Attempt at Early Entry into Kindergarten

Talking with the Principal is his office

If you know my story already, then you know that my son was one of those early self-taught readers. He had a seemingly unquenchable thirst for reading, and before he was five years old, he was reading better than most third graders. Unfortunately, my son missed the cut off date to start school by 28 days. That meant that he would have to wait another whole year before he could start kindergarten. He would be six years and two months old.

That seemed crazy to me as my son was already at the stage of reading to learn. He was long past the stage of learning to read. He had also been to preschool and had no problems socializing. He was happy, secure, and eager to continue learning.

Consequently, I had decided that my son needed to start kindergarten early. I couldn't imagine making him wait another year to enter kindergarten when he was already a very fluent reader with an intense thirst for knowledge.

I called the principal of the elementary school my son would attend and asked for an appointment to talk about early entry into school. I should have known it was pointless after our initial conversation.  When he asked what I wanted to talk about, I told him I wanted to talk about registering my son for kindergarten a year early.  He told me that they "never" admit children into school early, so I told him about my son and his reading ability.

To that he replied, "Children that age can't read."

The principal did agree to meet with me, though, and also agreed to let me bring my son with me. I thought if I brought him along, the principal could see for himself what my son could do. When the time came for our appointment, we went to the school and were invited to sit in the principal's office.

My son, ever confident, sat in the chair nearest the principal, who said, "So, what do you want to talk about?"  Without a doubt in his mind, my son answered, "I want to talk about dinosaurs."

To his credit, the principal chatted with my son for a while about dinosaurs.  Ha! I thought. He can see how much my son knows, how confident he is, and how social he is. In other words, how ready he was to start school. I was wrong. The principal said that my son would not be allowed to start school early because he wasn't ready. What about the reading?  How would the school accommodate for that? "Kids that age can't read." I was starting to get tired of that response. At this point, I told the principal to pull out a book and have my son read it. Surprisingly, the principal wouldn't do it. He simply told me that it might look like my son was reading, but he wasn't really. He might read the words, but he wouldn't understand what he was reading.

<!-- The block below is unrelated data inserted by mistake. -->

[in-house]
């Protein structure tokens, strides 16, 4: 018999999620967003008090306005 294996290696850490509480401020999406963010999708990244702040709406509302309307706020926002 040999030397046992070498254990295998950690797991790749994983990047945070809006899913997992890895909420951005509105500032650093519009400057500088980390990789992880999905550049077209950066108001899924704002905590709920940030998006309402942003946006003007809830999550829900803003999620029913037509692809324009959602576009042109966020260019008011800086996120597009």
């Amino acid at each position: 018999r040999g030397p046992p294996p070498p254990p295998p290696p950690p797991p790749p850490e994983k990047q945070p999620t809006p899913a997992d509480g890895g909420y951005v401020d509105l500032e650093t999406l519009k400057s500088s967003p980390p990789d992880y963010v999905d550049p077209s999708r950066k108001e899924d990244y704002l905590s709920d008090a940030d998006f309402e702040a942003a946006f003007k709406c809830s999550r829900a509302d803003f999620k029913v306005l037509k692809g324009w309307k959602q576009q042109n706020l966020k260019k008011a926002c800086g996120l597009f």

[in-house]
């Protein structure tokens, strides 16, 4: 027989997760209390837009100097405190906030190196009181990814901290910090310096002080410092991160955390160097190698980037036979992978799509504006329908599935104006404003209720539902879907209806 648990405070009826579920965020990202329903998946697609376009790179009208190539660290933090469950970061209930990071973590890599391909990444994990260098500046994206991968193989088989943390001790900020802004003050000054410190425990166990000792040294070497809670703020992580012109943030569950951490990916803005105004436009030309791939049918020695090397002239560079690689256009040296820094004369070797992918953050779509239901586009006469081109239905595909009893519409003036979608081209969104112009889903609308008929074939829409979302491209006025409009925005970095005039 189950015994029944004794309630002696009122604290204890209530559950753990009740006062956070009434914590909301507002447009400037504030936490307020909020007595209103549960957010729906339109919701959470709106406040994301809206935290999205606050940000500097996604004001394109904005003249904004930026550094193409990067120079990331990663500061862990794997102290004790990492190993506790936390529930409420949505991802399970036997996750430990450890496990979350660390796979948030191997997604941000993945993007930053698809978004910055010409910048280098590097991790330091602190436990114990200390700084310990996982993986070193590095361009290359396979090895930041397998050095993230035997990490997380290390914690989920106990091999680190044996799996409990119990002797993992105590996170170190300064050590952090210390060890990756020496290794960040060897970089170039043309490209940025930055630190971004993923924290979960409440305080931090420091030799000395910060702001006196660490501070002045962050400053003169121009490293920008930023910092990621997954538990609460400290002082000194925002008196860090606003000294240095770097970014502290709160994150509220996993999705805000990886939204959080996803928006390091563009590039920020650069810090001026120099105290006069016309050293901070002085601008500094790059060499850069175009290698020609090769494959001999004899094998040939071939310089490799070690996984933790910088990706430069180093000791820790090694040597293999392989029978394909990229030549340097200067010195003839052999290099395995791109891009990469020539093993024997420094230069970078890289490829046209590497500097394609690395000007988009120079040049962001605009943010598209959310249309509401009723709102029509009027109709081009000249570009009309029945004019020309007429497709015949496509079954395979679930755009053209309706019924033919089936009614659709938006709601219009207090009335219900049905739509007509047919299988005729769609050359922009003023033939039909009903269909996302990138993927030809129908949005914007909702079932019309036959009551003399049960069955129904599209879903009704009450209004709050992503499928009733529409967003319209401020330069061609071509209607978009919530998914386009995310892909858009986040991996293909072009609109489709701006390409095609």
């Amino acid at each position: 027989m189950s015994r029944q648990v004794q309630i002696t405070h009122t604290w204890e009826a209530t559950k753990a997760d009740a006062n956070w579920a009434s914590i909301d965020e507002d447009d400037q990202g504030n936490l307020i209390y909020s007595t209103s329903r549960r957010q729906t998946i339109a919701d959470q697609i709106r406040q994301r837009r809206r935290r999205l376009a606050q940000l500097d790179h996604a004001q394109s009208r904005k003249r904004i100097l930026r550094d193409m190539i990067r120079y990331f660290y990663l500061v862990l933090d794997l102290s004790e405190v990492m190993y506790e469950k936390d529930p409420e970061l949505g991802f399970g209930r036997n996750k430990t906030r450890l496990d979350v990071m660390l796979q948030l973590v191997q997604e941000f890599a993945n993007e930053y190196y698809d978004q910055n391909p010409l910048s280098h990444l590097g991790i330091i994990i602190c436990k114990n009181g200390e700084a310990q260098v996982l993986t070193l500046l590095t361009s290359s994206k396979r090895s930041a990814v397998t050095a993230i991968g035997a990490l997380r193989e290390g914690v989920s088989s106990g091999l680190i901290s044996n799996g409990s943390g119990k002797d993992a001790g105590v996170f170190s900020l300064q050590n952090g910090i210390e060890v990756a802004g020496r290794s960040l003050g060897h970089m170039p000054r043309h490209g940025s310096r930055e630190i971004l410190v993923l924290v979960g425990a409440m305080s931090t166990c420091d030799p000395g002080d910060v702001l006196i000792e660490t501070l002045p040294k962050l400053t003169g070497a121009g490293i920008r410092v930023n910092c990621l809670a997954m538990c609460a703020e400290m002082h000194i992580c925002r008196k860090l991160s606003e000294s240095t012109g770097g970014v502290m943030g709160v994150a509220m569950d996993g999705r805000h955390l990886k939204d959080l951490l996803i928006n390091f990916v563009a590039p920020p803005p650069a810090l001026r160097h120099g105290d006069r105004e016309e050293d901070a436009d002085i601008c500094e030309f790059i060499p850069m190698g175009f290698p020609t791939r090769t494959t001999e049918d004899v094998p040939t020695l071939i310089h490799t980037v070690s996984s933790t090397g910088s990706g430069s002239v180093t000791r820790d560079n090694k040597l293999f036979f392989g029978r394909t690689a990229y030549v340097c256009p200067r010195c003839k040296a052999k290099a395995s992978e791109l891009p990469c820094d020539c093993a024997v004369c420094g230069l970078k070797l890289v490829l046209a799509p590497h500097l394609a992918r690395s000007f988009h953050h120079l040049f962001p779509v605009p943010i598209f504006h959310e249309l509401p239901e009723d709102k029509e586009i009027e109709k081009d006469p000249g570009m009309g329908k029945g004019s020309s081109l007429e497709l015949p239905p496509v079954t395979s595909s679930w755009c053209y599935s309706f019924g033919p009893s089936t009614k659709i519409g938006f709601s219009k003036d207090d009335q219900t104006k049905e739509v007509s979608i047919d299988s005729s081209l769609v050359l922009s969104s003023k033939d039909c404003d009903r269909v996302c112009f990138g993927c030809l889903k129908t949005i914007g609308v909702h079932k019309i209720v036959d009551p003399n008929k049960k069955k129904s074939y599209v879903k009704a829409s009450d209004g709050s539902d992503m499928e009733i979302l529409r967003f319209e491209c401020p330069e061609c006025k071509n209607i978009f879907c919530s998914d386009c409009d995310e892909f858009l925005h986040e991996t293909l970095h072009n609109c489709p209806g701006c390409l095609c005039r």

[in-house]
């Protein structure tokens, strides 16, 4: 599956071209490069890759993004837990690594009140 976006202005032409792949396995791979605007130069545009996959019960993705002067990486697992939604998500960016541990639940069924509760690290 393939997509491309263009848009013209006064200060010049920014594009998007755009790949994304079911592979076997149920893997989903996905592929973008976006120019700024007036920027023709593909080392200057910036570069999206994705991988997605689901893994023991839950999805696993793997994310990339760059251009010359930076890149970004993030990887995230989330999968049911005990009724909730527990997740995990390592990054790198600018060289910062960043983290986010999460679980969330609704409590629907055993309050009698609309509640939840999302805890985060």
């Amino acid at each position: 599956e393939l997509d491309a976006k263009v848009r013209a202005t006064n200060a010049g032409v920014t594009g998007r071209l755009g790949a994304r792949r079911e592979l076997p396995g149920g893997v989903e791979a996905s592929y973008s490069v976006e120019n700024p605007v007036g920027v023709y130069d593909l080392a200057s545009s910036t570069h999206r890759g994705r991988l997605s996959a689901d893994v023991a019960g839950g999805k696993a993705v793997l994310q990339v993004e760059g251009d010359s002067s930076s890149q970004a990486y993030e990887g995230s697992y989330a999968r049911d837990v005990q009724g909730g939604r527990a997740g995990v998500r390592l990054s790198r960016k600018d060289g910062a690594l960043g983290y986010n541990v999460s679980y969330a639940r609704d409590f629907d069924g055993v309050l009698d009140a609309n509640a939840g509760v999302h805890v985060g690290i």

Clearly, the principal did not support early entry into kindergarten for my son.

Although he had told me that our school district never admitted children into school early, I later learned that this wasn't true. When my son and I visited the school for a tour, one of the teachers whose room we visited told me about one of the teachers there who had gotten her child started early. As if that weren't bad enough, the principal also told me that while some kids may appear to be more advanced than other kids, he assured me that based on his fifty years of experience in education, kids got dumber over the years. (Those were his exact words.) I wanted to ask him if he ever considered questioning the kind of education his school was providing if kids got "dumber" over the years, but I didn't want to make my quest harder than it was.

I would have to take the next step and talk to the superintendent.

Read more about my experiences raising my son. Did you have similar experiences? Share your story with me on my Facebook page.

Continue Reading